Plants with Professor Longbottom
Anxiously waiting for me to return to Hogwarts, Herbology Professor Neville Longbottom sent me an owl requesting an immediate visit. Upon my return, he had his list all ready to go and eagerly launched into an explanation of the herbs listed.
Scientifically known as Calotropis gigantean, it is also known as madar, mudar, and yercum. Arka is native to the tropical regions of Africa, Cambodia, China, India, Indonesia, Malaysia, Nepal, Pakistan, the Philippines, Sri Lanka, and Thailand. This specific herb is a shrub that could grow up to 4 meters tall. It grows white- or lavender-colored flowers that have a waxy look and feel to them. These flowers have five pointed petals with a “crown” growing from the center that houses the stamens. Growing out of a milky stem are light green, oval-shaped leaves. The root, root-bark, flowers, and leaves are collected for potions. “Arka is commonly used in memory potions and a potion to ease the pain from the Cruciatus Curse,” Professor Longbottom told me. “Madam Pomfrey took to storing that particular potion in my fourth year when Barty Crouch, Jr., masquerading as Alastor Moody, put his classes under the Cruciatus Curse.”
Echinacea, or purple coneflowers, are a genus of flowering plants within the daisy family. In total, there are nine different species of Echinacea, which are all found in central and eastern North America. The flowers are large and bloom from early to late summer. Mainly, the roots of this plant are used in potion making. These potions are used for treating venomous bites or wounds. “This plant was used to help heal Ron’s wound after he was bitten by Norbert, Hagrid’s pet dragon. Ron told Madam Pomfrey that he was bitten by a dog,” the Professor said while laughing. “She didn’t believe him, but she didn’t question him.”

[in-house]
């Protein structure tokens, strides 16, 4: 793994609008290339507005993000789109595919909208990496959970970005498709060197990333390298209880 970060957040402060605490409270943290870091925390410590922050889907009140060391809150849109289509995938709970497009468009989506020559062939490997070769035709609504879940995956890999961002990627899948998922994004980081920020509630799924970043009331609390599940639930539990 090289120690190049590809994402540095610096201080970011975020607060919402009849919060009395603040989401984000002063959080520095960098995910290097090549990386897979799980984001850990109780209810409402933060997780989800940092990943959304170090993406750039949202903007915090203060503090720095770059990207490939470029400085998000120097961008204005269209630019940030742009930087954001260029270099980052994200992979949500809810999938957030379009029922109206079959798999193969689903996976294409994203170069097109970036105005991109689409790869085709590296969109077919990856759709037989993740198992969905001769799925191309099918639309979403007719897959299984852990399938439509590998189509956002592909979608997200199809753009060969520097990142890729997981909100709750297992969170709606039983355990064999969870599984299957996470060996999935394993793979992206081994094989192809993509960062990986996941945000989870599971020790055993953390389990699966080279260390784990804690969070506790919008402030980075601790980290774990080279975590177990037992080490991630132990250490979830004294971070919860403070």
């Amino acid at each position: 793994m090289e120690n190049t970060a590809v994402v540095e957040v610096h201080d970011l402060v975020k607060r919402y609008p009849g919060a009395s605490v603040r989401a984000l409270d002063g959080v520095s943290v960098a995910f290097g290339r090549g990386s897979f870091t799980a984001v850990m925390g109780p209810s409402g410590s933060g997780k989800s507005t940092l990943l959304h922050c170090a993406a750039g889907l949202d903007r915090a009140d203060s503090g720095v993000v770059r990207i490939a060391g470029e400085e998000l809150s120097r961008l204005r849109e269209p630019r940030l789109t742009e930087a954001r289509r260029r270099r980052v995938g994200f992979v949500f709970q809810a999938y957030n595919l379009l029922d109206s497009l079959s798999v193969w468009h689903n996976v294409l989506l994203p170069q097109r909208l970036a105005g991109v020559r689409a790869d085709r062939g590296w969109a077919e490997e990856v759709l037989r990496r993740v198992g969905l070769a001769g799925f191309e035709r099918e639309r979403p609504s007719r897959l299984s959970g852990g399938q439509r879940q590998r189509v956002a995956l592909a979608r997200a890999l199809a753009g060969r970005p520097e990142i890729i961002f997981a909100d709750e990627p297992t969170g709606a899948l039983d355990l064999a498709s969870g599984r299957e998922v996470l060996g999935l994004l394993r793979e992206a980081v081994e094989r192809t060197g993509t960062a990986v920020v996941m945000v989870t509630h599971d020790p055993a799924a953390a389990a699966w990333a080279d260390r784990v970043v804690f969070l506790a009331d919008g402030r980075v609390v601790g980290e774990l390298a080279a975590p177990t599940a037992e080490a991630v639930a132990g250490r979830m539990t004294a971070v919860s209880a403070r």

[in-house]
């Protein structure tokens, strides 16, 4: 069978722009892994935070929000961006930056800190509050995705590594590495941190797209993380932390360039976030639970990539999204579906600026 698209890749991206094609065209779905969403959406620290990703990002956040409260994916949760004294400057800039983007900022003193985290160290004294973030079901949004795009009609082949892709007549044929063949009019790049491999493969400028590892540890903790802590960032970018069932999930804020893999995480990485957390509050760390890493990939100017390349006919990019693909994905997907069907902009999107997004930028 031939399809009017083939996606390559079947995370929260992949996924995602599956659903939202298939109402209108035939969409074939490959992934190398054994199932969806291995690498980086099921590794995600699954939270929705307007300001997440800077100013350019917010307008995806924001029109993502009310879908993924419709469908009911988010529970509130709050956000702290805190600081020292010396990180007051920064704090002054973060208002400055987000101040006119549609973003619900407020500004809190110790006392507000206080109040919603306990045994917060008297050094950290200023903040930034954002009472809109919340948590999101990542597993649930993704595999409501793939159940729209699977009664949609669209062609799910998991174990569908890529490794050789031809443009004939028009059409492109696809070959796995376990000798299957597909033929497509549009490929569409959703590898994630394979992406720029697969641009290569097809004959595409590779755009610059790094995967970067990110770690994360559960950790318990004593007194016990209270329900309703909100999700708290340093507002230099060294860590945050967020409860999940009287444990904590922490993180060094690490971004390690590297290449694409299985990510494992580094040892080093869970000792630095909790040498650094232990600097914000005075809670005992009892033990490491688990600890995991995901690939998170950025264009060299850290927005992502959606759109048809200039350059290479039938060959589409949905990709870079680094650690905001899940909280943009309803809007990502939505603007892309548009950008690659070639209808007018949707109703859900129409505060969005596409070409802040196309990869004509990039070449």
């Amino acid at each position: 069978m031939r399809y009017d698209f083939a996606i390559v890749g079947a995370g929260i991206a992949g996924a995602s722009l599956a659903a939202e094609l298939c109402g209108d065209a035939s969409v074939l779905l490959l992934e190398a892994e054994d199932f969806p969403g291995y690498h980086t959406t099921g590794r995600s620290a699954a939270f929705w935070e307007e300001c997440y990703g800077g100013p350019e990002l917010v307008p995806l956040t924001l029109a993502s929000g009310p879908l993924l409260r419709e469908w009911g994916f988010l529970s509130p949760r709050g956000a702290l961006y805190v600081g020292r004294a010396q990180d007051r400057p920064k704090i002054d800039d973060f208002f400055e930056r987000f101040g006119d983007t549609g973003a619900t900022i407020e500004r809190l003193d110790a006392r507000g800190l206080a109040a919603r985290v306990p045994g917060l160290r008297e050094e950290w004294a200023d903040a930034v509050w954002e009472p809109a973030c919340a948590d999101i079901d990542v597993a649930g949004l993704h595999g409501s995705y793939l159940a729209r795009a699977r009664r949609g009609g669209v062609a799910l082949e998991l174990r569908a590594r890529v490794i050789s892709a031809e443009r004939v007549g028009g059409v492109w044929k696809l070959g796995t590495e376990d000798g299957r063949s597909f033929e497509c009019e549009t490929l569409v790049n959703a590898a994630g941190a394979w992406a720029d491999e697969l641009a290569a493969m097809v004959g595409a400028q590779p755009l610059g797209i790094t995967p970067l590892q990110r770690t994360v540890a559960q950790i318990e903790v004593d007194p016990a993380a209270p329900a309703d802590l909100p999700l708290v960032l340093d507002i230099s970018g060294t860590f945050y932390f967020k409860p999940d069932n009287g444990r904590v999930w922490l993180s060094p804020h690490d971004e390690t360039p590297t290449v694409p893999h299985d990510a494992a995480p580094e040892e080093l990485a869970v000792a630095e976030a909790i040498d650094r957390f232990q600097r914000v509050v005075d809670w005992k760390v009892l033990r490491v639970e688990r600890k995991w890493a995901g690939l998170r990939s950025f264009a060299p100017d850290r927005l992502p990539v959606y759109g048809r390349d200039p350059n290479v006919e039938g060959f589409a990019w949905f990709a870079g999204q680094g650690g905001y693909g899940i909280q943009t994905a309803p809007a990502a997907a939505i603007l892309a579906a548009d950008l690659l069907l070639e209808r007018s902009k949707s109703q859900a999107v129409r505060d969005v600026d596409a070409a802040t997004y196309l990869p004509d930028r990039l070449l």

Mandrake is the root of the genus Mandragora and can be found growing in the region of the Mediterranean. Oftentimes, the plant itself is referred to as a mandrake as well. This plant lives for two years before dying. It has almost no stem and very long roots. These roots also have a tendency to resemble a human figure, which is why they have been used in superstitious practices for years. While the leaves vary in size and shape, they are usually no larger than 45 centimeters in an elliptical shape. “This plant is best known for returning those who are Petrified to their original state,” Professor Longbottom told me. “However, they are also believed to have protective powers. Concerned parents often ask me to place some in their child’s nightstand.”
Extracted from the root of different species of Ferula, asafetida is used in cough potions and the Befuddlement Draught. The plant from which asafetida is collected grows between 1 and 1.5 meters tall and is native to the desert of Iran and the mountains of Afghanistan. India is the country that cultivates it the most, however. “The Potions teacher likes to have his students brew and test the effects of a correctly brewed Befuddlement Draught. The students get a kick out of watching each other and hearing what they did under the effects of the potion.”
With a promise that I would be back soon, Professor Longbottom and I parted ways. My next visit to Hogwarts can’t come soon enough!